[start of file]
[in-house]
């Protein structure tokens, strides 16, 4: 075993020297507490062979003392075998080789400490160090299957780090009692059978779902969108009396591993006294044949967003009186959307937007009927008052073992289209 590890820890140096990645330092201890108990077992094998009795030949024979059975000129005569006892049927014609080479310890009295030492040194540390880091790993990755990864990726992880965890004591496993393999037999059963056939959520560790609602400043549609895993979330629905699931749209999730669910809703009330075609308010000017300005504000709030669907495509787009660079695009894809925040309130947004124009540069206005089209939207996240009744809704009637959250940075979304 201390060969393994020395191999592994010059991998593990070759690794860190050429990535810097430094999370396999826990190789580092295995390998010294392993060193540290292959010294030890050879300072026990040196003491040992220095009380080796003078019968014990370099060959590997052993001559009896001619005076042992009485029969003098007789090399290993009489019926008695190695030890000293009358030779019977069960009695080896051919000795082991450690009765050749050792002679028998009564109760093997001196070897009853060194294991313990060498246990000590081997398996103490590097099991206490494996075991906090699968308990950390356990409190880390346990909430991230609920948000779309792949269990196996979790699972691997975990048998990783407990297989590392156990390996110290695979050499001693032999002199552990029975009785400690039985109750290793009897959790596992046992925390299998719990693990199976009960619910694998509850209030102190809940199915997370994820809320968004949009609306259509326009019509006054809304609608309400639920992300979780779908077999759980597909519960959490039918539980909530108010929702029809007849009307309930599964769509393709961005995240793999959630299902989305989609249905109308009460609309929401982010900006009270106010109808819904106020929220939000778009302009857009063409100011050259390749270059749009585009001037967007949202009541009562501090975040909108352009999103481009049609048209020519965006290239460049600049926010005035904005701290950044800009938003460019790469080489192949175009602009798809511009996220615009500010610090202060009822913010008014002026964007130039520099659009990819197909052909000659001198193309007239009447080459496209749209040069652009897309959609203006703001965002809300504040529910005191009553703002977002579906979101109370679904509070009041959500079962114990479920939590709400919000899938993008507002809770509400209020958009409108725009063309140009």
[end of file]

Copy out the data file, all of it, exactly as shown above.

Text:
[in-house]
């Protein structure tokens, strides 16, 4: 075993020297507490062979003392075998080789400490160090299957780090009692059978779902969108009396591993006294044949967003009186959307937007009927008052073992289209 590890820890140096990645330092201890108990077992094998009795030949024979059975000129005569006892049927014609080479310890009295030492040194540390880091790993990755990864990726992880965890004591496993393999037999059963056939959520560790609602400043549609895993979330629905699931749209999730669910809703009330075609308010000017300005504000709030669907495509787009660079695009894809925040309130947004124009540069206005089209939207996240009744809704009637959250940075979304 201390060969393994020395191999592994010059991998593990070759690794860190050429990535810097430094999370396999826990190789580092295995390998010294392993060193540290292959010294030890050879300072026990040196003491040992220095009380080796003078019968014990370099060959590997052993001559009896001619005076042992009485029969003098007789090399290993009489019926008695190695030890000293009358030779019977069960009695080896051919000795082991450690009765050749050792002679028998009564109760093997001196070897009853060194294991313990060498246990000590081997398996103490590097099991206490494996075991906090699968308990950390356990409190880390346990909430991230609920948000779309792949269990196996979790699972691997975990048998990783407990297989590392156990390996110290695979050499001693032999002199552990029975009785400690039985109750290793009897959790596992046992925390299998719990693990199976009960619910694998509850209030102190809940199915997370994820809320968004949009609306259509326009019509006054809304609608309400639920992300979780779908077999759980597909519960959490039918539980909530108010929702029809007849009307309930599964769509393709961005995240793999959630299902989305989609249905109308009460609309929401982010900006009270106010109808819904106020929220939000778009302009857009063409100011050259390749270059749009585009001037967007949202009541009562501090975040909108352009999103481009049609048209020519965006290239460049600049926010005035904005701290950044800009938003460019790469080489192949175009602009798809511009996220615009500010610090202060009822913010008014002026964007130039520099659009990819197909052909000659001198193309007239009447080459496209749209040069652009897309959609203006703001965002809300504040529910005191009553703002977002579906979101109370679904509070009041959500079962114990479920939590709400919000899938993008507002809770509400209020958009409108725009063309140009």